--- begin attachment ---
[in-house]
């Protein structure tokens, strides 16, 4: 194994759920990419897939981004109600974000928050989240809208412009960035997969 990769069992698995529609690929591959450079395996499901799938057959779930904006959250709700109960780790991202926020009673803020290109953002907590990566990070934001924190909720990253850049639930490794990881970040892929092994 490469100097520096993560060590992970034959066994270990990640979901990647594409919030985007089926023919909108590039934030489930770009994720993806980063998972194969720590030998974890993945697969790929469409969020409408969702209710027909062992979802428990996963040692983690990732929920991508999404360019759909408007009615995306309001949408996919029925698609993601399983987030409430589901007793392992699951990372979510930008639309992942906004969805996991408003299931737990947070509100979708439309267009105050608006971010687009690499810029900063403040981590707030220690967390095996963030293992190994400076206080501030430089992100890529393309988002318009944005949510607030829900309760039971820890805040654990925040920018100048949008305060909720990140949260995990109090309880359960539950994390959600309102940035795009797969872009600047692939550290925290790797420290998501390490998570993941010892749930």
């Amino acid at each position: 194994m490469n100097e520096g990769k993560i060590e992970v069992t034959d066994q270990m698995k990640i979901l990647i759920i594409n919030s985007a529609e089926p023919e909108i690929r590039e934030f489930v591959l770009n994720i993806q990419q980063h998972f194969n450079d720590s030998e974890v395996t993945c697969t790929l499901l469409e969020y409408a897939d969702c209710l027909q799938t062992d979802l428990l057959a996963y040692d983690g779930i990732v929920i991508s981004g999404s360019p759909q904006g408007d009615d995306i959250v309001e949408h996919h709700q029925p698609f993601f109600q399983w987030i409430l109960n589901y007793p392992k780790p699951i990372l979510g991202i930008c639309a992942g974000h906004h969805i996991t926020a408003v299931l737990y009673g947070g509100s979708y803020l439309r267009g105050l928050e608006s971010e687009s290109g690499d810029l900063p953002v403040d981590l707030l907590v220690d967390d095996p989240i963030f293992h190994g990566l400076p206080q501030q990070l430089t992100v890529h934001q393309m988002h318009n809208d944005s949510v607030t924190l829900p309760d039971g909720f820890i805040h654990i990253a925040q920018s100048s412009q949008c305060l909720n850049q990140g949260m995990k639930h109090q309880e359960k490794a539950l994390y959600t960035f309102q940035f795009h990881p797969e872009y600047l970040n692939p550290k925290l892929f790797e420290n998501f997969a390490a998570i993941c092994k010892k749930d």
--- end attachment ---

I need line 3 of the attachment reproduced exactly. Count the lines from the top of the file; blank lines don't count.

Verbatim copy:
């Amino acid at each position: 194994m490469n100097e520096g990769k993560i060590e992970v069992t034959d066994q270990m698995k990640i979901l990647i759920i594409n919030s985007a529609e089926p023919e909108i690929r590039e934030f489930v591959l770009n994720i993806q990419q980063h998972f194969n450079d720590s030998e974890v395996t993945c697969t790929l499901l469409e969020y409408a897939d969702c209710l027909q799938t062992d979802l428990l057959a996963y040692d983690g779930i990732v929920i991508s981004g999404s360019p759909q904006g408007d009615d995306i959250v309001e949408h996919h709700q029925p698609f993601f109600q399983w987030i409430l109960n589901y007793p392992k780790p699951i990372l979510g991202i930008c639309a992942g974000h906004h969805i996991t926020a408003v299931l737990y009673g947070g509100s979708y803020l439309r267009g105050l928050e608006s971010e687009s290109g690499d810029l900063p953002v403040d981590l707030l907590v220690d967390d095996p989240i963030f293992h190994g990566l400076p206080q501030q990070l430089t992100v890529h934001q393309m988002h318009n809208d944005s949510v607030t924190l829900p309760d039971g909720f820890i805040h654990i990253a925040q920018s100048s412009q949008c305060l909720n850049q990140g949260m995990k639930h109090q309880e359960k490794a539950l994390y959600t960035f309102q940035f795009h990881p797969e872009y600047l970040n692939p550290k925290l892929f790797e420290n998501f997969a390490a998570i993941c092994k010892k749930d």